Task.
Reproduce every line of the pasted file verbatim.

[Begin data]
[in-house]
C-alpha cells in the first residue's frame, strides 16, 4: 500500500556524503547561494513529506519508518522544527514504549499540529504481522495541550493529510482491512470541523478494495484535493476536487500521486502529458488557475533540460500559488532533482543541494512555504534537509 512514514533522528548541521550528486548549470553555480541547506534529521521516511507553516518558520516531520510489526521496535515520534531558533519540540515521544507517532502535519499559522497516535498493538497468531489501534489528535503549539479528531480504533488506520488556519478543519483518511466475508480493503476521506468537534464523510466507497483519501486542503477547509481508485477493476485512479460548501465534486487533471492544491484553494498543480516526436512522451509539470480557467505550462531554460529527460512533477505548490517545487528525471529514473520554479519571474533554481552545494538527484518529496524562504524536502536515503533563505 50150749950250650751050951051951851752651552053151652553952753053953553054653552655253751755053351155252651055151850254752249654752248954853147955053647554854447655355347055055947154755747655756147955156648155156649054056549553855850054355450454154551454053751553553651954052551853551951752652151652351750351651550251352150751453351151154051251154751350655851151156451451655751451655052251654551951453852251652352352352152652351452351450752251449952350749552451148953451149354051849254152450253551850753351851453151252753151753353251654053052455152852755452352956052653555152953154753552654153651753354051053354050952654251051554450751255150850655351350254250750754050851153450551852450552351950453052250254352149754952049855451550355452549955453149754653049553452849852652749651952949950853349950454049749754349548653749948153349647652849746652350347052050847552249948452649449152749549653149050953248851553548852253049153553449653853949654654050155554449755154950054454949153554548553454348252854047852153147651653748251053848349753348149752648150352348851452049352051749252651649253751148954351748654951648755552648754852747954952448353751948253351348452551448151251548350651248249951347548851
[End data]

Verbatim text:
[in-house]
C-alpha cells in the first residue's frame, strides 16, 4: 500500500556524503547561494513529506519508518522544527514504549499540529504481522495541550493529510482491512470541523478494495484535493476536487500521486502529458488557475533540460500559488532533482543541494512555504534537509 512514514533522528548541521550528486548549470553555480541547506534529521521516511507553516518558520516531520510489526521496535515520534531558533519540540515521544507517532502535519499559522497516535498493538497468531489501534489528535503549539479528531480504533488506520488556519478543519483518511466475508480493503476521506468537534464523510466507497483519501486542503477547509481508485477493476485512479460548501465534486487533471492544491484553494498543480516526436512522451509539470480557467505550462531554460529527460512533477505548490517545487528525471529514473520554479519571474533554481552545494538527484518529496524562504524536502536515503533563505 50150749950250650751050951051951851752651552053151652553952753053953553054653552655253751755053351155252651055151850254752249654752248954853147955053647554854447655355347055055947154755747655756147955156648155156649054056549553855850054355450454154551454053751553553651954052551853551951752652151652351750351651550251352150751453351151154051251154751350655851151156451451655751451655052251654551951453852251652352352352152652351452351450752251449952350749552451148953451149354051849254152450253551850753351851453151252753151753353251654053052455152852755452352956052653555152953154753552654153651753354051053354050952654251051554450751255150850655351350254250750754050851153450551852450552351950453052250254352149754952049855451550355452549955453149754653049553452849852652749651952949950853349950454049749754349548653749948153349647652849746652350347052050847552249948452649449152749549653149050953248851553548852253049153553449653853949654654050155554449755154950054454949153554548553454348252854047852153147651653748251053848349753348149752648150352348851452049352051749252651649253751148954351748654951648755552648754852747954952448353751948253351348452551448151251548350651248249951347548851